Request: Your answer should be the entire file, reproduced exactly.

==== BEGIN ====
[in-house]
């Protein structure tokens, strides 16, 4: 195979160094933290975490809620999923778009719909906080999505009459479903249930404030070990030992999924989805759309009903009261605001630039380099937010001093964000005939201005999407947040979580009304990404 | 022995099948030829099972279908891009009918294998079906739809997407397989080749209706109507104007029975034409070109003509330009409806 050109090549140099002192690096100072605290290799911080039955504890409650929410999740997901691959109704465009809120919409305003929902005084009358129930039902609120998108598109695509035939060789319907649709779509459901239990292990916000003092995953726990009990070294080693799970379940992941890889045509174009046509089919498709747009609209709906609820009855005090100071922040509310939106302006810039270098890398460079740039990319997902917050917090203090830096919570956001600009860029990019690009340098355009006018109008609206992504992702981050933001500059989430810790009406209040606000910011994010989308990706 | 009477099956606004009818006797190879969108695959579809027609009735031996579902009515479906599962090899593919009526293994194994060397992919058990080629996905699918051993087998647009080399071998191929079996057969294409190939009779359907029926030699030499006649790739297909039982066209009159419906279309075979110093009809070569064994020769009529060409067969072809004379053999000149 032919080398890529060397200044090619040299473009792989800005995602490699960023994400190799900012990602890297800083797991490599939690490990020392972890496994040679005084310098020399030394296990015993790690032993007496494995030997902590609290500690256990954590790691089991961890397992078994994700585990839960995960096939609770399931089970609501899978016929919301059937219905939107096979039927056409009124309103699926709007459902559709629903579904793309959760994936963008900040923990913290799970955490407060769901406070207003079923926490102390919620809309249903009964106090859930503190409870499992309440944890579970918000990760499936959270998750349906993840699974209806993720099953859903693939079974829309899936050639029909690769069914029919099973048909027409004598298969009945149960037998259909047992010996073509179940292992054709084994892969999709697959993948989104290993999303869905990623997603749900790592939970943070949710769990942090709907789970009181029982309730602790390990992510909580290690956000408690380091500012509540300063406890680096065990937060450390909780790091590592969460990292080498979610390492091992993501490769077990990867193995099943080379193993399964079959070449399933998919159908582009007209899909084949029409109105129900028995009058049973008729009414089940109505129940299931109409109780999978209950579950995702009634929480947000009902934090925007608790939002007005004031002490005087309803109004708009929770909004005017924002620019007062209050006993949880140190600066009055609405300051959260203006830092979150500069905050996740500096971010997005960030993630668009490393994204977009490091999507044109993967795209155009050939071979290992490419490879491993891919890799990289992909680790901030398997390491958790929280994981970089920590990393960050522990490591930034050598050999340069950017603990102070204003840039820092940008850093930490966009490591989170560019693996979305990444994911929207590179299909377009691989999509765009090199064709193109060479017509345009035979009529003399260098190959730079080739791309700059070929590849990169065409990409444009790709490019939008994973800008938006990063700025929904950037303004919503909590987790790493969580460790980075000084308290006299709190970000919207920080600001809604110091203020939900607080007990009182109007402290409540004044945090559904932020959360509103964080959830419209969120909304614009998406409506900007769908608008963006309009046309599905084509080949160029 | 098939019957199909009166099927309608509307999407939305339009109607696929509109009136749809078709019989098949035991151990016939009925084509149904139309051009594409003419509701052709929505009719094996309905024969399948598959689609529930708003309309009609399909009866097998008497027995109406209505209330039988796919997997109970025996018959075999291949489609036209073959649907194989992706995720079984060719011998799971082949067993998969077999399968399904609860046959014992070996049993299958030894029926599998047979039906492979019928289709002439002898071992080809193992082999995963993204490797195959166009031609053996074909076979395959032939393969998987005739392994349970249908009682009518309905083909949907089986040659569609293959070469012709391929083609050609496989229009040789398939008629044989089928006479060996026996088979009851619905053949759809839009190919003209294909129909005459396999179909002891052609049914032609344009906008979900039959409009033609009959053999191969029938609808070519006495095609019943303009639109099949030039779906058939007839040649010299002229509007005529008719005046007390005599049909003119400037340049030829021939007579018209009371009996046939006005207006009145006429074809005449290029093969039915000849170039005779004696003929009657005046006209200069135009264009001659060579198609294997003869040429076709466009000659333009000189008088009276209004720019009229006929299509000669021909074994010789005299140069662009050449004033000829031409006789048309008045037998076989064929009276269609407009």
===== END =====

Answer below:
[in-house]
């Protein structure tokens, strides 16, 4: 195979160094933290975490809620999923778009719909906080999505009459479903249930404030070990030992999924989805759309009903009261605001630039380099937010001093964000005939201005999407947040979580009304990404 | 022995099948030829099972279908891009009918294998079906739809997407397989080749209706109507104007029975034409070109003509330009409806 050109090549140099002192690096100072605290290799911080039955504890409650929410999740997901691959109704465009809120919409305003929902005084009358129930039902609120998108598109695509035939060789319907649709779509459901239990292990916000003092995953726990009990070294080693799970379940992941890889045509174009046509089919498709747009609209709906609820009855005090100071922040509310939106302006810039270098890398460079740039990319997902917050917090203090830096919570956001600009860029990019690009340098355009006018109008609206992504992702981050933001500059989430810790009406209040606000910011994010989308990706 | 009477099956606004009818006797190879969108695959579809027609009735031996579902009515479906599962090899593919009526293994194994060397992919058990080629996905699918051993087998647009080399071998191929079996057969294409190939009779359907029926030699030499006649790739297909039982066209009159419906279309075979110093009809070569064994020769009529060409067969072809004379053999000149 032919080398890529060397200044090619040299473009792989800005995602490699960023994400190799900012990602890297800083797991490599939690490990020392972890496994040679005084310098020399030394296990015993790690032993007496494995030997902590609290500690256990954590790691089991961890397992078994994700585990839960995960096939609770399931089970609501899978016929919301059937219905939107096979039927056409009124309103699926709007459902559709629903579904793309959760994936963008900040923990913290799970955490407060769901406070207003079923926490102390919620809309249903009964106090859930503190409870499992309440944890579970918000990760499936959270998750349906993840699974209806993720099953859903693939079974829309899936050639029909690769069914029919099973048909027409004598298969009945149960037998259909047992010996073509179940292992054709084994892969999709697959993948989104290993999303869905990623997603749900790592939970943070949710769990942090709907789970009181029982309730602790390990992510909580290690956000408690380091500012509540300063406890680096065990937060450390909780790091590592969460990292080498979610390492091992993501490769077990990867193995099943080379193993399964079959070449399933998919159908582009007209899909084949029409109105129900028995009058049973008729009414089940109505129940299931109409109780999978209950579950995702009634929480947000009902934090925007608790939002007005004031002490005087309803109004708009929770909004005017924002620019007062209050006993949880140190600066009055609405300051959260203006830092979150500069905050996740500096971010997005960030993630668009490393994204977009490091999507044109993967795209155009050939071979290992490419490879491993891919890799990289992909680790901030398997390491958790929280994981970089920590990393960050522990490591930034050598050999340069950017603990102070204003840039820092940008850093930490966009490591989170560019693996979305990444994911929207590179299909377009691989999509765009090199064709193109060479017509345009035979009529003399260098190959730079080739791309700059070929590849990169065409990409444009790709490019939008994973800008938006990063700025929904950037303004919503909590987790790493969580460790980075000084308290006299709190970000919207920080600001809604110091203020939900607080007990009182109007402290409540004044945090559904932020959360509103964080959830419209969120909304614009998406409506900007769908608008963006309009046309599905084509080949160029 | 098939019957199909009166099927309608509307999407939305339009109607696929509109009136749809078709019989098949035991151990016939009925084509149904139309051009594409003419509701052709929505009719094996309905024969399948598959689609529930708003309309009609399909009866097998008497027995109406209505209330039988796919997997109970025996018959075999291949489609036209073959649907194989992706995720079984060719011998799971082949067993998969077999399968399904609860046959014992070996049993299958030894029926599998047979039906492979019928289709002439002898071992080809193992082999995963993204490797195959166009031609053996074909076979395959032939393969998987005739392994349970249908009682009518309905083909949907089986040659569609293959070469012709391929083609050609496989229009040789398939008629044989089928006479060996026996088979009851619905053949759809839009190919003209294909129909005459396999179909002891052609049914032609344009906008979900039959409009033609009959053999191969029938609808070519006495095609019943303009639109099949030039779906058939007839040649010299002229509007005529008719005046007390005599049909003119400037340049030829021939007579018209009371009996046939006005207006009145006429074809005449290029093969039915000849170039005779004696003929009657005046006209200069135009264009001659060579198609294997003869040429076709466009000659333009000189008088009276209004720019009229006929299509000669021909074994010789005299140069662009050449004033000829031409006789048309008045037998076989064929009276269609407009």